If the chordal 7th needs to resolve down by step then I understand why V42 should move to I6 but cant chords be expanded and the dissonant 7th in a 7th chord move to another voice for example from the bass of the V42 chord to an upper voice in the root position V7 chord? This will allow stepwise motion from ^4 to ^5 in the bass which sounds nice.

2 Answers 2


No, this is not frequently done, for a lot of reasons:

  • The pattern of scale tone Fa resolving to scale tone Mi is just too strongly-embedded in this style to allow for Fa-Sol in the bass there.

The leading tone always resolves upwards, and likewise it is important to remember that the fourth almost always resolves downwards. The tritone pair of notes resolve outwards towards C and E, and violating that pattern is an easy way to distract from voice independence (generally not desired in counterpoint).

  • The pattern of the chordal seventh always resolving downwards is also extremely strong.

The whole idea behind the 3rd inversion dominant is to set up the resolution to the mediant scale degree bass. Any time a dominant seventh chord appears, its seventh should resolve downwards or stay on the same note. This tends to create singable melodies for whichever part resolves the seventh; ignoring this traditional pattern of resolution in the bass risks distracting the audience with an audibly unconventional chord progression.

  • The V(4/2) chord is just too unstable, and it's unidiomatic to go from that extreme instability to anything but a resolution.

Typical dominant patterns decrease in stability until they finally resolve. This pattern, on the other hand, starts extremely unstable, then moves to a more stable dominant, then back to the tonic. That's like watching an action movie where the stakes get lowered right before the climax!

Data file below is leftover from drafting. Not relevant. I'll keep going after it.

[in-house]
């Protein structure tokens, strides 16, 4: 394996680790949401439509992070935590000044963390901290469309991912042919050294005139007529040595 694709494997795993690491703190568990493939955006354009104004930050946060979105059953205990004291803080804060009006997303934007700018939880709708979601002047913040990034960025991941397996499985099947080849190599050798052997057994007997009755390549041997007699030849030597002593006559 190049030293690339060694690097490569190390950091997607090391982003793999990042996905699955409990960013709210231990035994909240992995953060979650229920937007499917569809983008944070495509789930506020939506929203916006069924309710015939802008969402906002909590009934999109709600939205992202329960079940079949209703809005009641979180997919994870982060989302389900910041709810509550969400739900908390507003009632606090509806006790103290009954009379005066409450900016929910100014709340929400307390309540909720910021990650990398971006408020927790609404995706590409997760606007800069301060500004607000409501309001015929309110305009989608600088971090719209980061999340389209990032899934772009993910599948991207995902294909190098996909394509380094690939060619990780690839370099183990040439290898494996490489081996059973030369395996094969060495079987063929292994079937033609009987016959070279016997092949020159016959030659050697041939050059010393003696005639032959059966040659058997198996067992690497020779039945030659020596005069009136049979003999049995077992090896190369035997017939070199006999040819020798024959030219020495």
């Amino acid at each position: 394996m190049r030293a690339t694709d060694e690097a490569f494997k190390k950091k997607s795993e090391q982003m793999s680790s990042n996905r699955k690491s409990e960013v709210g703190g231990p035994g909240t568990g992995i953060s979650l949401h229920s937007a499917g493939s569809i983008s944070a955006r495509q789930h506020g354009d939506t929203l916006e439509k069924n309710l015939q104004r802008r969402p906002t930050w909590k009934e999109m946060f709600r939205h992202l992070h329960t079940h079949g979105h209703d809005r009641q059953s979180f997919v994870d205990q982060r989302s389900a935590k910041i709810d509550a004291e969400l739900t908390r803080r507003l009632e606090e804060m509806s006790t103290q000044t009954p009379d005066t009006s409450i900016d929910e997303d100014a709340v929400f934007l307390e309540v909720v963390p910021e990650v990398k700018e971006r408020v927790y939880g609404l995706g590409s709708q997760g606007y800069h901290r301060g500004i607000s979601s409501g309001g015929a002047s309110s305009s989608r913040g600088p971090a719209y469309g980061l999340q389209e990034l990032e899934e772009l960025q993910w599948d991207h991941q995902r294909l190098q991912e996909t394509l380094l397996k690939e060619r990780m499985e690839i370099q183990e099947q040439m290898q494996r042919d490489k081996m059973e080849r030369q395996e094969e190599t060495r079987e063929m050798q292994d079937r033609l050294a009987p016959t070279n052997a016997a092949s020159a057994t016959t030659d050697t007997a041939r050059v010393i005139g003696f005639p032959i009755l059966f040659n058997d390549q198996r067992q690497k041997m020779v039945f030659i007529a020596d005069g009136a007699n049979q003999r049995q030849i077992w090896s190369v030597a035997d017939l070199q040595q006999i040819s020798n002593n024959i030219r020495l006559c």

Can this be done? Yes. Make whatever music sounds good to you. But I don't think it happens often in the style suggested by the wording of the question.

  • Thanks for this. Very good answer. In my textbook there is a part on "transfer" of the 7th when expanding the V7 chord. Meaning that the 7th moves to a different voice when the V7 changes its voicing. This definitely seems to be allowed and is a common technique in voice leading which is why I was wondering why it couldnt work going from V42 to V7.
    – user35708
    Commented Sep 5, 2021 at 9:22
  • Handel write lots of stuff using the 42 chord; it might be a good idea to look at some of his stuff.
    – ttw
    Commented Sep 5, 2021 at 18:03

4.2 indicates a chord in the third inversion. If we take C majors dominant chord as an example then the seventh of that chord would be an F. Seeing as this would be a chordal seventh it would resolve down to an E. Which conveniently is the I6 chord ( of C Major. )

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